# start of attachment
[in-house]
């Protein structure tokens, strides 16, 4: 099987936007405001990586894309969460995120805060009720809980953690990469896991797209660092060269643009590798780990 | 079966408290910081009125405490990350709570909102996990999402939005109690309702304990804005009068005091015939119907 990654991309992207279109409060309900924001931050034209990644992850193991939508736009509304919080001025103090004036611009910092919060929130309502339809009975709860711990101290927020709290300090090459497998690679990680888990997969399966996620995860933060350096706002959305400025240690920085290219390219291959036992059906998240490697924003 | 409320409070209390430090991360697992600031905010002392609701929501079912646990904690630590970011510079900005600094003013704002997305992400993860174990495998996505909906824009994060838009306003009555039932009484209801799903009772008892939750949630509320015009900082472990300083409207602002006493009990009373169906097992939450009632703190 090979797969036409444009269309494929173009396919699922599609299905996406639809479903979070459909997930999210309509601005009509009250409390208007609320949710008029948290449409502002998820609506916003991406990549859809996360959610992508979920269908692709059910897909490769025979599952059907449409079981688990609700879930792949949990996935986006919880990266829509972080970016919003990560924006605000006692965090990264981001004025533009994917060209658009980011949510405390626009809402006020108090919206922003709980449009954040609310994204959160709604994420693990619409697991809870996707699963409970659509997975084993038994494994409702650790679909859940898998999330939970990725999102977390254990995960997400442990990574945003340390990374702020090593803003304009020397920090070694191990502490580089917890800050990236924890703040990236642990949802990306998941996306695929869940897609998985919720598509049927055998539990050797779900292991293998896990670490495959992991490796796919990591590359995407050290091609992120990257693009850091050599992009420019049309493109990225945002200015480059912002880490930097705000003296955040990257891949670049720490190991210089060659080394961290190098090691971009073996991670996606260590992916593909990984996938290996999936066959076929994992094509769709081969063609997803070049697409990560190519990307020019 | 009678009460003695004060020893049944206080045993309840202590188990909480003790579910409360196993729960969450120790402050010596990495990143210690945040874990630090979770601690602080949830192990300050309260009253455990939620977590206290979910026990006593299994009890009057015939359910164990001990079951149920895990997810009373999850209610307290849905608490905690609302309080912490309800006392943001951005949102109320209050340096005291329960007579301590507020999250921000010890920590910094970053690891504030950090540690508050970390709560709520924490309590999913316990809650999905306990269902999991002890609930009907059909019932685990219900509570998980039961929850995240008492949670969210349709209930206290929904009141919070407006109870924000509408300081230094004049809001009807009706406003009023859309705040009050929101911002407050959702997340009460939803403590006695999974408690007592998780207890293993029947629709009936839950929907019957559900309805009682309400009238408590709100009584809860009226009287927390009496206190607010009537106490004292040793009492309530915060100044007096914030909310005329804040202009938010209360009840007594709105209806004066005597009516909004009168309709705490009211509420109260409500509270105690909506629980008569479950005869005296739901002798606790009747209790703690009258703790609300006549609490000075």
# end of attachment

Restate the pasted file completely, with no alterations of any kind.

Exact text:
[in-house]
């Protein structure tokens, strides 16, 4: 099987936007405001990586894309969460995120805060009720809980953690990469896991797209660092060269643009590798780990 | 079966408290910081009125405490990350709570909102996990999402939005109690309702304990804005009068005091015939119907 990654991309992207279109409060309900924001931050034209990644992850193991939508736009509304919080001025103090004036611009910092919060929130309502339809009975709860711990101290927020709290300090090459497998690679990680888990997969399966996620995860933060350096706002959305400025240690920085290219390219291959036992059906998240490697924003 | 409320409070209390430090991360697992600031905010002392609701929501079912646990904690630590970011510079900005600094003013704002997305992400993860174990495998996505909906824009994060838009306003009555039932009484209801799903009772008892939750949630509320015009900082472990300083409207602002006493009990009373169906097992939450009632703190 090979797969036409444009269309494929173009396919699922599609299905996406639809479903979070459909997930999210309509601005009509009250409390208007609320949710008029948290449409502002998820609506916003991406990549859809996360959610992508979920269908692709059910897909490769025979599952059907449409079981688990609700879930792949949990996935986006919880990266829509972080970016919003990560924006605000006692965090990264981001004025533009994917060209658009980011949510405390626009809402006020108090919206922003709980449009954040609310994204959160709604994420693990619409697991809870996707699963409970659509997975084993038994494994409702650790679909859940898998999330939970990725999102977390254990995960997400442990990574945003340390990374702020090593803003304009020397920090070694191990502490580089917890800050990236924890703040990236642990949802990306998941996306695929869940897609998985919720598509049927055998539990050797779900292991293998896990670490495959992991490796796919990591590359995407050290091609992120990257693009850091050599992009420019049309493109990225945002200015480059912002880490930097705000003296955040990257891949670049720490190991210089060659080394961290190098090691971009073996991670996606260590992916593909990984996938290996999936066959076929994992094509769709081969063609997803070049697409990560190519990307020019 | 009678009460003695004060020893049944206080045993309840202590188990909480003790579910409360196993729960969450120790402050010596990495990143210690945040874990630090979770601690602080949830192990300050309260009253455990939620977590206290979910026990006593299994009890009057015939359910164990001990079951149920895990997810009373999850209610307290849905608490905690609302309080912490309800006392943001951005949102109320209050340096005291329960007579301590507020999250921000010890920590910094970053690891504030950090540690508050970390709560709520924490309590999913316990809650999905306990269902999991002890609930009907059909019932685990219900509570998980039961929850995240008492949670969210349709209930206290929904009141919070407006109870924000509408300081230094004049809001009807009706406003009023859309705040009050929101911002407050959702997340009460939803403590006695999974408690007592998780207890293993029947629709009936839950929907019957559900309805009682309400009238408590709100009584809860009226009287927390009496206190607010009537106490004292040793009492309530915060100044007096914030909310005329804040202009938010209360009840007594709105209806004066005597009516909004009168309709705490009211509420109260409500509270105690909506629980008569479950005869005296739901002798606790009747209790703690009258703790609300006549609490000075």